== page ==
An Introduction to The Gospel according to Mark.

Mark 1 : 1 – 15

Over the Christmas period we were reminded of the unique way that God chose to introduce his Son Jesus into the world of humanity. How due to a census Joseph and Mary travelled from Nazareth in Galilee south to Bethlehem where Jesus was born. From there the family travelled to Egypt as refugees to escape from Herod. Fortunately God had provided considerable wealth through the Magi to tide them over until Herod’s death upon which they were able to return to Nazareth.

Now, in this new year of 2022 we commence a series based on the Gospel according to Mark.

There is nothing in the narrative itself to inform us who wrote this Gospel or indeed when or where it was written. Church tradition, based on second century writings, has it that John Mark, young friend of both Paul and Peter, wrote it based on stories told to him by Peter. If this is the case then it is reasonable to presume that it was written in or around Rome for the predominately gentile Churches of that city.

Dating the Gospel is also difficult although it is generally accepted that this is the earliest Gospel written between 60 AD to 66/67 AD. After this date Jerusalem became surrounded by the Roman army and then totally destroyed in 70AD. There is no hint of these events in the Gospel other than Jesus prophesying about the destruction of the Temple in Mark 13.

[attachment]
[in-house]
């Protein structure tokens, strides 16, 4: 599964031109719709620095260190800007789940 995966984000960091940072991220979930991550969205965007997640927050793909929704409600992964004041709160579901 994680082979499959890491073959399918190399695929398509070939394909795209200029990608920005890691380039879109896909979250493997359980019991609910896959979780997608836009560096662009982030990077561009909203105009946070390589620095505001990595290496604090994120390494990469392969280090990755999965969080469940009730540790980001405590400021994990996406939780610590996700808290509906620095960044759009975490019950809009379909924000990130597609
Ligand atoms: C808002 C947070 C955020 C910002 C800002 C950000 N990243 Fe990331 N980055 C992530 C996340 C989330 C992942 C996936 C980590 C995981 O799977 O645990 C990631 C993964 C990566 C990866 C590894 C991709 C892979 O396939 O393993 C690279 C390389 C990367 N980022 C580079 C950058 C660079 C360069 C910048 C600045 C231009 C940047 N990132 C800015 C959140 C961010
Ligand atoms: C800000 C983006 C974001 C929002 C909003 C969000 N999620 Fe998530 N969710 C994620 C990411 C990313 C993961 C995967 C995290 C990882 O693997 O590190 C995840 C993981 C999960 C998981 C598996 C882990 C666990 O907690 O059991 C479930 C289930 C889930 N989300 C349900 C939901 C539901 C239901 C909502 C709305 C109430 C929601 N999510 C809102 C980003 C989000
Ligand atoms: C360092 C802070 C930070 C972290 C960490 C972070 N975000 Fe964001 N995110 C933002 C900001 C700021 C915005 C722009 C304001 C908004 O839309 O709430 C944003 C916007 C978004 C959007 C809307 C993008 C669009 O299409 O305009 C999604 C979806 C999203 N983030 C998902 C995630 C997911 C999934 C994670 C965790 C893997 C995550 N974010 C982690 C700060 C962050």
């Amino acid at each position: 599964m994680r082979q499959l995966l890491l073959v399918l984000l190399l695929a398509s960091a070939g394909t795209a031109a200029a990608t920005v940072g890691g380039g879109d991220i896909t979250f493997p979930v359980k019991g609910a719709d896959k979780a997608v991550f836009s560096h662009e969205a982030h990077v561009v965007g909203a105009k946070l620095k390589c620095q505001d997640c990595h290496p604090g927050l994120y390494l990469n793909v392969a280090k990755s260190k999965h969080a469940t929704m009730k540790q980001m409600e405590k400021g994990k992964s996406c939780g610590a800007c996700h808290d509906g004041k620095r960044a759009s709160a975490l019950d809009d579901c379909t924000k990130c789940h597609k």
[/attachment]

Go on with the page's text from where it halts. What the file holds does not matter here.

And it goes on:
For a long time it was church tradition that Matthew’s Gospel was written first but research over the last century or so has established that Mark’s Gospel is the oldest and it is generally accepted that both Matthew and Luke used Mark’s Gospel as the chronological basis of their own Gospels adding  their own unique material together with that of another account of the life of Jesus named by scholars as “Q”.

Mark’s Gospel is the foundational document of our faith. It came out of the teaching of those churches founded by the Apostles. Although it was predated by some of Paul’s letters it was the first narrative to give a chronological account of the man Jesus who walked over the hills of Galilee teaching and healing, and who eventually died and rose again. Paul’s interest was in the impact on people’s lives of faith in the risen Christ, Saviour of the world, and the  indwelling power of the Holy Spirit to live the Christian life.

Mark writes in a punchy style and starts with,

1:  The beginning of the gospel about Jesus Christ, the Son of God.

2:  It is written in Isaiah the prophet:

“I will send my messenger ahead of you, who will prepare your way”— (Mal 3 : 1)

3:  “a voice of one calling in the desert, ‘Prepare the way for the Lord, make straight paths for him.'” (Isaiah 40 : 3)

Mark was also an innovator in that this was the first accepted account of the life of Jesus and the first time that it was referred to as a “Gospel” meaning “Good News.”

He goes on to place his gospel in the context of the prophets of the Old Testament citing Isaiah and Malachi. In other words the story of Jesus started when God promised, through the prophets, that the Messiah would come.